I am reminded of the story of the rare, white tiger named Mohini that Dwight Eisenhower received as a gift while he was president. Mohini lived in the Washington Zoo in a 12-by-12 foot cage. After a number of years, the zoo built her a much larger space where she could run, jump, and explore.

But Mohini never adapted to her new home. When she arrived, she marked off for herself a new 12-by-12 foot space and never ventured an inch beyond it. She never explored or enjoyed or was changed by the opportunities just beyond her.

I don’t want our children to live in a 12-by-12 foot space whether it’s one created by us and our expectations and fears, or one of their own making. The story of Mohini starkly illustrates the fears that hold us back, the burdens that hold us down. We keep ourselves isolated because we can be so very afraid of change.

I pray – I pray especially on this day, on Rosh HaShanah, the day of new beginnings – that as my children grow, they will be open to change; I wish it for all of us.

We’re taught that “growth is the key to happiness.”[3] In this season of self-reflection, I pray that we teach our children to grow well beyond the spaces that have been provided for them, to dream much bigger that any 12-by-12 foot cage could possibly contain.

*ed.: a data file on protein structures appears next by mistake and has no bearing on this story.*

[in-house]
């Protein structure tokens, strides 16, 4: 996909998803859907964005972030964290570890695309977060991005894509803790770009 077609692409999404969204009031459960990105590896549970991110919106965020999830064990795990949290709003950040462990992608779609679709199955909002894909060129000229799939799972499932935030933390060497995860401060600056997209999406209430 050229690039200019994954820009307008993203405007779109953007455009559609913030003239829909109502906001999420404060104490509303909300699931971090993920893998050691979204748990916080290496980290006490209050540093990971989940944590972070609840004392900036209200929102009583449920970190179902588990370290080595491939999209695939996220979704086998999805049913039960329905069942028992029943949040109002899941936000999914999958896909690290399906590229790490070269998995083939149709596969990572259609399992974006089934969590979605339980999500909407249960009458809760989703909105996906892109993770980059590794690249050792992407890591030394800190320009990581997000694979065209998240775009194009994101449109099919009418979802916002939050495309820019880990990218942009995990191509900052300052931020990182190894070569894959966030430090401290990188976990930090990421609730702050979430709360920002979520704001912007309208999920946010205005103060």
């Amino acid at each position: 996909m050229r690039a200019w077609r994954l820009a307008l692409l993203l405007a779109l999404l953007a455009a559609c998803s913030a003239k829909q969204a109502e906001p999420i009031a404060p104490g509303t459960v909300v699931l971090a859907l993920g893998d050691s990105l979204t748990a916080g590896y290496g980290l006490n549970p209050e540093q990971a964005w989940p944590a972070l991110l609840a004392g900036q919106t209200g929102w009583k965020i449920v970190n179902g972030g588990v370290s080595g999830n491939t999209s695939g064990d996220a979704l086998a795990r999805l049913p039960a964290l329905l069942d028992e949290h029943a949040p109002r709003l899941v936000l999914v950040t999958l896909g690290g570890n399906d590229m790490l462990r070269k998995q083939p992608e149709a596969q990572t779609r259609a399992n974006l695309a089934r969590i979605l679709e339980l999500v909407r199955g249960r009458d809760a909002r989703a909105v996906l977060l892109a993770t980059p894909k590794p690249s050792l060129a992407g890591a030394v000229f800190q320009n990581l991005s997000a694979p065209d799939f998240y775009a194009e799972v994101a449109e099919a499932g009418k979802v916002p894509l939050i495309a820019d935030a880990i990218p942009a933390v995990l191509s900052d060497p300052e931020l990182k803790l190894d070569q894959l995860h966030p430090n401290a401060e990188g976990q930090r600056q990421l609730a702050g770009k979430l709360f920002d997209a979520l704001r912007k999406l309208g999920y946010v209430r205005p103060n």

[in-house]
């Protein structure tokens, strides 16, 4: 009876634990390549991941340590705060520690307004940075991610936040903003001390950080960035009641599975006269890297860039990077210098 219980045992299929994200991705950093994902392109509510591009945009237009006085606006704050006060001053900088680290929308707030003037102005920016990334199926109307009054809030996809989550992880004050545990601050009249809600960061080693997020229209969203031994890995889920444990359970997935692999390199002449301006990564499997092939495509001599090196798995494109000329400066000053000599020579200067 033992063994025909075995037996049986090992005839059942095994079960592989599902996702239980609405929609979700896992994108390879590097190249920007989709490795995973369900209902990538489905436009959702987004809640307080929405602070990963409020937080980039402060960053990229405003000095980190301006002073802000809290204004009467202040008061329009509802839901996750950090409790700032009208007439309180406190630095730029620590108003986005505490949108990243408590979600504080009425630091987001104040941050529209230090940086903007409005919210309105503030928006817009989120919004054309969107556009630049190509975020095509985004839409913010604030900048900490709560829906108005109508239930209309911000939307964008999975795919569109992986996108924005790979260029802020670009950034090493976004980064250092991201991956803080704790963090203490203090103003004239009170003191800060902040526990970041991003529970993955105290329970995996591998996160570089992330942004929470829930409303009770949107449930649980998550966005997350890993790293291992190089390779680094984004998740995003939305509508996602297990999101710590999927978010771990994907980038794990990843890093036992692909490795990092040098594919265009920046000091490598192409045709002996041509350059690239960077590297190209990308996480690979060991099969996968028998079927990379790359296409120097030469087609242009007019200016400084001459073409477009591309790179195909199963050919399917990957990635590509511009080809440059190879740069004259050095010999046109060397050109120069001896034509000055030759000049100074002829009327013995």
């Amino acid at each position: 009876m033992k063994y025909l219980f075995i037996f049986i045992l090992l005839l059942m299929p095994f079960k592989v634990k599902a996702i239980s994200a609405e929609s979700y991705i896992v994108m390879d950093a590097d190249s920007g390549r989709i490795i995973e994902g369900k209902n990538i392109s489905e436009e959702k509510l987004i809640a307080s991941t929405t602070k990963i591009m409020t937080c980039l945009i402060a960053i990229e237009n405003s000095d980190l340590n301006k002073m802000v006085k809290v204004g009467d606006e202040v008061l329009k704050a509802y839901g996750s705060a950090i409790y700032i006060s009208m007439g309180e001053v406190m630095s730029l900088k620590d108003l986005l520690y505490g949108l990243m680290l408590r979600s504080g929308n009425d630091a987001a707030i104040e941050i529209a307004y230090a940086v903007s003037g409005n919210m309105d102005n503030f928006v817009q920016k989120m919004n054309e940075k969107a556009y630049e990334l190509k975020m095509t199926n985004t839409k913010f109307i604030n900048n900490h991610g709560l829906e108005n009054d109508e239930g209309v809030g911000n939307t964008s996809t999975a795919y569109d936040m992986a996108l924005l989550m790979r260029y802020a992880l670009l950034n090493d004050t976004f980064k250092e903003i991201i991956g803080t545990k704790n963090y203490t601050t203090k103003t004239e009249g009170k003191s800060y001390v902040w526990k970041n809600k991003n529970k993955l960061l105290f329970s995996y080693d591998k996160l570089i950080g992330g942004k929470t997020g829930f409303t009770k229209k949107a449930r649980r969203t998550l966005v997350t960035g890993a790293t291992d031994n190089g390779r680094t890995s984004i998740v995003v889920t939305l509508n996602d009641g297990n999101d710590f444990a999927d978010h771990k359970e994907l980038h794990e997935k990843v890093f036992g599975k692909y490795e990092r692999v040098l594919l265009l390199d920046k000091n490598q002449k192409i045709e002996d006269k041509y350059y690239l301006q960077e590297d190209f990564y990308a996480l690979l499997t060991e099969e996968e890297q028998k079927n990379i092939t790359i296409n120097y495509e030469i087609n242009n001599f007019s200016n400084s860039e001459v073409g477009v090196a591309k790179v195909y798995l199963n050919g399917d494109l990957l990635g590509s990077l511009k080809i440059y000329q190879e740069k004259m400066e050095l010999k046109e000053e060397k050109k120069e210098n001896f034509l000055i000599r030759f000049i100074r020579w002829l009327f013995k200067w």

To help them along the way, to enable them to explore and to dream big, I also pray that my children will develop a relationship with God.

There’s a theory in developmental psychology about mothers who are available and responsive to their child's needs early on in life. Since these children already have an established bond and sense of security through their attachment to their mothers, they feel freer to roam farther away from their parents than a child with a less secure bond. They know that if they were truly threatened, their mothers, their safe haven, would be there for them and so they take the risk to move a bit further. They have little fear of being abandoned.[4]

As parents, we are this safe haven and home base for our children. As Jews, we can teach our children, all of our children, of the home base that is both symbolic of us and transcends us.

It can be hard to “teach” God in this way or frankly in any way. I am sure that many of us struggle with the notion of God: who God is, what kind of God we mean… if there is a God.